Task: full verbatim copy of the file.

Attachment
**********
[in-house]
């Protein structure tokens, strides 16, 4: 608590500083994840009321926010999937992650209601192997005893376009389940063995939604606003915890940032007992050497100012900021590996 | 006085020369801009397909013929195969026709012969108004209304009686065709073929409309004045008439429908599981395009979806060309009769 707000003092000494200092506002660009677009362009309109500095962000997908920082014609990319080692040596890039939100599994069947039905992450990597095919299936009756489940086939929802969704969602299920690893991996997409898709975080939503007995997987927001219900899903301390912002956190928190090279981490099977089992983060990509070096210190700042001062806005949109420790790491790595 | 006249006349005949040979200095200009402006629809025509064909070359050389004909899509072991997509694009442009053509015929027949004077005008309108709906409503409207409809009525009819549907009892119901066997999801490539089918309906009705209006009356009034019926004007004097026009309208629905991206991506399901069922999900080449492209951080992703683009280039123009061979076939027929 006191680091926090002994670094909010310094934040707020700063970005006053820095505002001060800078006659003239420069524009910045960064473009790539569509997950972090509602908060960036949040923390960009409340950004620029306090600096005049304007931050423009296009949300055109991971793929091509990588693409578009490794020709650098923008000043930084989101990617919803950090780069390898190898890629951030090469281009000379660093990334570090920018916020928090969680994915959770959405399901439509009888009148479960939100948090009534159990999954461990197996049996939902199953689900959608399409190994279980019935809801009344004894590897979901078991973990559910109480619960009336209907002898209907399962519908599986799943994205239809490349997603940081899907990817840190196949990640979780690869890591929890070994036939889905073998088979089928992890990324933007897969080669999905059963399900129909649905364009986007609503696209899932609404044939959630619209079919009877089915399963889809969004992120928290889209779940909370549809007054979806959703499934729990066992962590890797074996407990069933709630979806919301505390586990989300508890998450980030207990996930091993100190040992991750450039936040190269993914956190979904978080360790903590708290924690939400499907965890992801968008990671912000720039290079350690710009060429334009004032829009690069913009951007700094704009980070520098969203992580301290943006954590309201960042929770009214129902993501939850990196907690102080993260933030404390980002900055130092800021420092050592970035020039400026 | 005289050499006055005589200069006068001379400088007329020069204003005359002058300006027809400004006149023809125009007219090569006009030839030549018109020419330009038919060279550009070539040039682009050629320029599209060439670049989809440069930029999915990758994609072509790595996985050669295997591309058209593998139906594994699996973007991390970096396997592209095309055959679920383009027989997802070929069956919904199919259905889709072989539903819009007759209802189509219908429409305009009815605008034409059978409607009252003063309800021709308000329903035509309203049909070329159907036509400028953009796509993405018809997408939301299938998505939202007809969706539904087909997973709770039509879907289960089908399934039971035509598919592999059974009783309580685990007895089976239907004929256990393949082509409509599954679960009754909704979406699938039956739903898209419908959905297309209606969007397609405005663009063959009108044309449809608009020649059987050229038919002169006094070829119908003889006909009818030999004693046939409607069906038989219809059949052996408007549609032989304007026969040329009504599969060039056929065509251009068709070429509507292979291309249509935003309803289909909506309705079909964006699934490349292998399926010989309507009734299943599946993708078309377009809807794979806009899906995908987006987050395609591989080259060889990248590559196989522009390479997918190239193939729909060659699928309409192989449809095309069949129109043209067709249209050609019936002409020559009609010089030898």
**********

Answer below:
[in-house]
């Protein structure tokens, strides 16, 4: 608590500083994840009321926010999937992650209601192997005893376009389940063995939604606003915890940032007992050497100012900021590996 | 006085020369801009397909013929195969026709012969108004209304009686065709073929409309004045008439429908599981395009979806060309009769 707000003092000494200092506002660009677009362009309109500095962000997908920082014609990319080692040596890039939100599994069947039905992450990597095919299936009756489940086939929802969704969602299920690893991996997409898709975080939503007995997987927001219900899903301390912002956190928190090279981490099977089992983060990509070096210190700042001062806005949109420790790491790595 | 006249006349005949040979200095200009402006629809025509064909070359050389004909899509072991997509694009442009053509015929027949004077005008309108709906409503409207409809009525009819549907009892119901066997999801490539089918309906009705209006009356009034019926004007004097026009309208629905991206991506399901069922999900080449492209951080992703683009280039123009061979076939027929 006191680091926090002994670094909010310094934040707020700063970005006053820095505002001060800078006659003239420069524009910045960064473009790539569509997950972090509602908060960036949040923390960009409340950004620029306090600096005049304007931050423009296009949300055109991971793929091509990588693409578009490794020709650098923008000043930084989101990617919803950090780069390898190898890629951030090469281009000379660093990334570090920018916020928090969680994915959770959405399901439509009888009148479960939100948090009534159990999954461990197996049996939902199953689900959608399409190994279980019935809801009344004894590897979901078991973990559910109480619960009336209907002898209907399962519908599986799943994205239809490349997603940081899907990817840190196949990640979780690869890591929890070994036939889905073998088979089928992890990324933007897969080669999905059963399900129909649905364009986007609503696209899932609404044939959630619209079919009877089915399963889809969004992120928290889209779940909370549809007054979806959703499934729990066992962590890797074996407990069933709630979806919301505390586990989300508890998450980030207990996930091993100190040992991750450039936040190269993914956190979904978080360790903590708290924690939400499907965890992801968008990671912000720039290079350690710009060429334009004032829009690069913009951007700094704009980070520098969203992580301290943006954590309201960042929770009214129902993501939850990196907690102080993260933030404390980002900055130092800021420092050592970035020039400026 | 005289050499006055005589200069006068001379400088007329020069204003005359002058300006027809400004006149023809125009007219090569006009030839030549018109020419330009038919060279550009070539040039682009050629320029599209060439670049989809440069930029999915990758994609072509790595996985050669295997591309058209593998139906594994699996973007991390970096396997592209095309055959679920383009027989997802070929069956919904199919259905889709072989539903819009007759209802189509219908429409305009009815605008034409059978409607009252003063309800021709308000329903035509309203049909070329159907036509400028953009796509993405018809997408939301299938998505939202007809969706539904087909997973709770039509879907289960089908399934039971035509598919592999059974009783309580685990007895089976239907004929256990393949082509409509599954679960009754909704979406699938039956739903898209419908959905297309209606969007397609405005663009063959009108044309449809608009020649059987050229038919002169006094070829119908003889006909009818030999004693046939409607069906038989219809059949052996408007549609032989304007026969040329009504599969060039056929065509251009068709070429509507292979291309249509935003309803289909909506309705079909964006699934490349292998399926010989309507009734299943599946993708078309377009809807794979806009899906995908987006987050395609591989080259060889990248590559196989522009390479997918190239193939729909060659699928309409192989449809095309069949129109043209067709249209050609019936002409020559009609010089030898």